Most people with depression are often initially prescribed an antidepressant by their doctor. Prescriptions for these medications have risen dramatically in the last decade.
In an interview with Reuters Health, Dr. Joanna Moncrieff, an author of the report, said, ‘I do not think there is such a thing as a drug that will specifically relieve depression. I think so-called antidepressants are just drugs that do other things, such as sedating or stimulating people.’ In fact, she continued, “I am skeptical as to whether there is a biochemical syndrome of depression despite the portrayal by the drug companies and some psychiatric literature.”
Moncrieff, a lecturer at the University College London and co-chair of the Critical Psychiatry Network, describes depression as a condition that “should be dealt with without drugs, because it’s something people need to learn to deal with themselves.” (Reuters Health)
Antidepressants may be, partly, the victims of their own popularity. Antidepressant prescribing practices have expanded far beyond the most severely ill patients who have a biochemically determined and biochemically treatable condition, and aggregate data on their efficacy, of course, depends on the denominator as well as the numerator. There are several major, interrelated, reasons for the explosive expansion of antidepressant ‘customers’ in recent decades. First, the development of the ‘second-generation’ antidepressants (SSRIs and their successors) suggested greater tolerability and less troublesome management of the patient on an antidepressant. Second, rapacious pharmaceutical companies hit upon the strategy of marketing these medications to primary care doctors rather than psychiatrists only. A related, although probably minor, influence has been the relaxation of rules against advertising drugs directly to the lay public as well. And changes in the mental health care system have progressively edged high-priced psychiatrists out of service delivery roles in favor of less costly ancillary professionals such as social workers and other masters-level clinicians, especially in the area of talking therapy. In an effort to hold onto shrinking market share, there has been market pressure for psychiatrists to create added demand for their indispensable service niche — prescribing. They have done this by progressively enlarging the scope of conditions that are asserted to be susceptible to biological manipulation. The overall impact of these trends has been most evident in the drastic explosion of numbers of antidepressant prescriptions written over the past 10-15 years.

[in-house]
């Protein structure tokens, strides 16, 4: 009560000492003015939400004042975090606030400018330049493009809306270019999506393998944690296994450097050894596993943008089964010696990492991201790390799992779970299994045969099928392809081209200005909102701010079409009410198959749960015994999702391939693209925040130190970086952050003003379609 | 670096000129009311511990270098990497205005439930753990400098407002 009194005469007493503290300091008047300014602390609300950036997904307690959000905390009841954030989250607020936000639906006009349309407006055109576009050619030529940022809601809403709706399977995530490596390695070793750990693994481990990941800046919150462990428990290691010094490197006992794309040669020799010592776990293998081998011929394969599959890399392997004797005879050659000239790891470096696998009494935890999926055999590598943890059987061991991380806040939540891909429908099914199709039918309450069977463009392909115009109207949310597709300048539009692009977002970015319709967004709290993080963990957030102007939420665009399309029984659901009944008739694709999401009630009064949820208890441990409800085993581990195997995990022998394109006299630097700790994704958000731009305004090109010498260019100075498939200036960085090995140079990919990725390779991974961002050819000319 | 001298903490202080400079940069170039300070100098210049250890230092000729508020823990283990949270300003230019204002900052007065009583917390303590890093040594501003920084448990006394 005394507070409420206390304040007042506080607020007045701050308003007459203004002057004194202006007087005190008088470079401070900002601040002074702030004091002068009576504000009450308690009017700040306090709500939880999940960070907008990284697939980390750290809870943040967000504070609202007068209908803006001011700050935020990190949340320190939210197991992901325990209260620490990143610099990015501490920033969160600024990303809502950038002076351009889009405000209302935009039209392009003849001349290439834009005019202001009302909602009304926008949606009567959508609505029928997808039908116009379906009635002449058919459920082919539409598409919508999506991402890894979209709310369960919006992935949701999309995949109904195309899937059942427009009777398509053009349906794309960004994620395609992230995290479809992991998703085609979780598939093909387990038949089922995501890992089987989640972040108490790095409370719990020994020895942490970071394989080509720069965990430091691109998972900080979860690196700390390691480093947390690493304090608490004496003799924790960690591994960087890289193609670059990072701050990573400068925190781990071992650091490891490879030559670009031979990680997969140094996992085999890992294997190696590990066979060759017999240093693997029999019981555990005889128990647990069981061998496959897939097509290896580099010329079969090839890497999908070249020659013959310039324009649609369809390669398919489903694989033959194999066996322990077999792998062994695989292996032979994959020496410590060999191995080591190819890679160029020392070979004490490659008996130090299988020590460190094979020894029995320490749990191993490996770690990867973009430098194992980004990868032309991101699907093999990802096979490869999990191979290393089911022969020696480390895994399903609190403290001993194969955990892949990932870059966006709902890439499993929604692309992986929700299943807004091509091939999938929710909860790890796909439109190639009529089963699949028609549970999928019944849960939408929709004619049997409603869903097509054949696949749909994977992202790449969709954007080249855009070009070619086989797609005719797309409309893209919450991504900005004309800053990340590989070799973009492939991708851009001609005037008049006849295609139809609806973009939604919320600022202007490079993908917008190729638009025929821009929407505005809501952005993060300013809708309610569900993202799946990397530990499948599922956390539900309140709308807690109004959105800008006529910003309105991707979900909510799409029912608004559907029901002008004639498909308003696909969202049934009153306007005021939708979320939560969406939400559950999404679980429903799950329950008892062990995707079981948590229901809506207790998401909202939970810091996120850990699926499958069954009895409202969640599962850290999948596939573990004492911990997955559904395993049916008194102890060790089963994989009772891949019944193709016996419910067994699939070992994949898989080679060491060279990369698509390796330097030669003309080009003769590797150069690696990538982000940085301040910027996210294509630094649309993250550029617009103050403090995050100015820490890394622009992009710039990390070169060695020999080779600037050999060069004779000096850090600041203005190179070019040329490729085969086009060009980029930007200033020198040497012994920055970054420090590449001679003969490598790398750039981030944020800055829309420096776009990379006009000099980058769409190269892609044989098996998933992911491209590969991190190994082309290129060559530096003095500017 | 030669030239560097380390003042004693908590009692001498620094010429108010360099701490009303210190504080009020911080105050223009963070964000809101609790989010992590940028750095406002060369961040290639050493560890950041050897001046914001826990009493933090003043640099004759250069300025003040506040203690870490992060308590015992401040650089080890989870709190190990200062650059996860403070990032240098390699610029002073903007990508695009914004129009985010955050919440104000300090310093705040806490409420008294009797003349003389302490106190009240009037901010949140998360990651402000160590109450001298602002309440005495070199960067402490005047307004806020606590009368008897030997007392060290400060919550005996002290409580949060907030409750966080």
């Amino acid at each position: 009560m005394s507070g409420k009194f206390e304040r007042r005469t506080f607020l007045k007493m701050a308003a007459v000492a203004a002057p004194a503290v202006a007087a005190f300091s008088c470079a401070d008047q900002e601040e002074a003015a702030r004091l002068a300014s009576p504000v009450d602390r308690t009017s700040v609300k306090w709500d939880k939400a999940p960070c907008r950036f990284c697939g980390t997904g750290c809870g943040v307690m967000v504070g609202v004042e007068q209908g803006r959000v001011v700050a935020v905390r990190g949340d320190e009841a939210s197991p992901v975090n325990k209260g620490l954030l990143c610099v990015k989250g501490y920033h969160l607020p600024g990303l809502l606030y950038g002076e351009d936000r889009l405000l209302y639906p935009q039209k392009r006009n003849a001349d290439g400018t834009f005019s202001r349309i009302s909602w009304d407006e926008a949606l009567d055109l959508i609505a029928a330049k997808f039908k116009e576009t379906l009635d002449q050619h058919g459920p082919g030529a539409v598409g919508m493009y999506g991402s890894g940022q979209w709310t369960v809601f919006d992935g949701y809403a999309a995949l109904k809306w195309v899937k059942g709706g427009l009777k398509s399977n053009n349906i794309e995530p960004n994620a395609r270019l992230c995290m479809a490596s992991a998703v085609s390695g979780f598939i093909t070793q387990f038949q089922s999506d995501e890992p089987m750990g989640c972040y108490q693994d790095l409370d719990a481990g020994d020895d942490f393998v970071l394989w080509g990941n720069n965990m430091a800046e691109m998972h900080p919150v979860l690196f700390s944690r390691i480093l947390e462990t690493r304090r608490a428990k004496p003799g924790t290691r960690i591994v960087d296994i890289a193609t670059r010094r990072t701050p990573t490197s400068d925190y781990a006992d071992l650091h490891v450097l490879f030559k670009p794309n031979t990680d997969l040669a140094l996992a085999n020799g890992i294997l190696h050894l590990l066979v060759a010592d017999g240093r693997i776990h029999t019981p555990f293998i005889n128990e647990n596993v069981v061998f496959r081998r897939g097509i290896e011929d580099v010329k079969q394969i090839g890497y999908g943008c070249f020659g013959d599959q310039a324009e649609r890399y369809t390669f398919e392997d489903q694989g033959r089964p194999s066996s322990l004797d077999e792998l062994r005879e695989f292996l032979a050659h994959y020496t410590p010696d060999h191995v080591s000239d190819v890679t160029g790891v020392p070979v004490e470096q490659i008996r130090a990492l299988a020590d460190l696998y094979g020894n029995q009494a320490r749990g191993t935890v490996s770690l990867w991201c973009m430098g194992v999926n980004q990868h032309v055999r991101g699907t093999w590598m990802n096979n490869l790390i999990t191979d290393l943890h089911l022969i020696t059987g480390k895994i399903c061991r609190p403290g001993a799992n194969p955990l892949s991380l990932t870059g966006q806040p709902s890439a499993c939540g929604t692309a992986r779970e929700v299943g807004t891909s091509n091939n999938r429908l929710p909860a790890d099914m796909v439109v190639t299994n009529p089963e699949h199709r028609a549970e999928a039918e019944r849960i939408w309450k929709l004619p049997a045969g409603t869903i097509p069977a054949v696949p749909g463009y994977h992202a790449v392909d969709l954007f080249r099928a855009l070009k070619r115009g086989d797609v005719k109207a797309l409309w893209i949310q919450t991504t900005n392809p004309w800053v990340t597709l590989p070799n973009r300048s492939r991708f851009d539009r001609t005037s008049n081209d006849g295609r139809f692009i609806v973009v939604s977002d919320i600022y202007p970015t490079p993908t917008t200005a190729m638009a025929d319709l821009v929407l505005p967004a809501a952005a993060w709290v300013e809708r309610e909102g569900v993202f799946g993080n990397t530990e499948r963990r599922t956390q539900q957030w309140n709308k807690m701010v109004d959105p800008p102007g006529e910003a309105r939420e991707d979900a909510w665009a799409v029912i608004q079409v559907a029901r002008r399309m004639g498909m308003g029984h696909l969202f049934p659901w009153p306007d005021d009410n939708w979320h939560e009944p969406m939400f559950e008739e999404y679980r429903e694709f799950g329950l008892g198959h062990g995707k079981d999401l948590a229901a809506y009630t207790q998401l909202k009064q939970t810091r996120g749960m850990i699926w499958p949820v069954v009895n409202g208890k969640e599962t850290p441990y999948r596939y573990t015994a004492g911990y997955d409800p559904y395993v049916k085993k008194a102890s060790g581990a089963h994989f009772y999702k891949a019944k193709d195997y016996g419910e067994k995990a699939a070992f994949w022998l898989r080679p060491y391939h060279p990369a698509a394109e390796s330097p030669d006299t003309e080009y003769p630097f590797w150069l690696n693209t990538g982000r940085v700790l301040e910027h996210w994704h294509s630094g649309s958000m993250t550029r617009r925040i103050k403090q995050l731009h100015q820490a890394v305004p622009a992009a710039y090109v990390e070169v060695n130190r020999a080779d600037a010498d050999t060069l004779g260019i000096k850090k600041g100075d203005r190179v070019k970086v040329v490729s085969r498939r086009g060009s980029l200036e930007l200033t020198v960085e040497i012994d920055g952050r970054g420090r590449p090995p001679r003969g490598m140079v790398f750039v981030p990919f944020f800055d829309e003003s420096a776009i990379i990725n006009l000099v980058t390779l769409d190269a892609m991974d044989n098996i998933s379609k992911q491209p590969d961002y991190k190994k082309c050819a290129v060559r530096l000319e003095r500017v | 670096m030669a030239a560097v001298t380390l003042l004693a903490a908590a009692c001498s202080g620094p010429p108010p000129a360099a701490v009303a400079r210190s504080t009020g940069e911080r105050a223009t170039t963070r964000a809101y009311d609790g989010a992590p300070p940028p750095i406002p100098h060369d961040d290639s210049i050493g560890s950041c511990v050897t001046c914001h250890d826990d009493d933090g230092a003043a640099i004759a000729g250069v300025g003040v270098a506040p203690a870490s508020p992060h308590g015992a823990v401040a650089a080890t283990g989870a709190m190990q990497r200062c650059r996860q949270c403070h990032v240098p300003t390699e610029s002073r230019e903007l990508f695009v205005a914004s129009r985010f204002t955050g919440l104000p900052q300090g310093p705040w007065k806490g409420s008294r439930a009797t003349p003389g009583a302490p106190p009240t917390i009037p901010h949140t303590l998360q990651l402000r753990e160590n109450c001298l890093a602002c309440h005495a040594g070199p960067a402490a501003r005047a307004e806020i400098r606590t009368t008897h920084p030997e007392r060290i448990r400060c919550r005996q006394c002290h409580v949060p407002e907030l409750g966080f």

Moncrieff is onto something, I think, in the claim that antidepressants may not so much treat depression itself as “do other things, such as sedating or stimulating people.” In particular, these newer, SSRI and post-SSRI antidepressants may be, as I and others have often observed, more partial antidepressants than some of the older, “outmoded” agents; that may go along with their increased tolerability (since there is probably no free lunch in psychopharmacology any more than there is anywhere else). May of us feel they treat the ancillary symptoms better than the core depression. The article mentions sedation, and I would add agitation and anxiety; the antidepressants are probably better anti-anxiety medications than the anxiolytics in the Valium-like benzodiazepine family.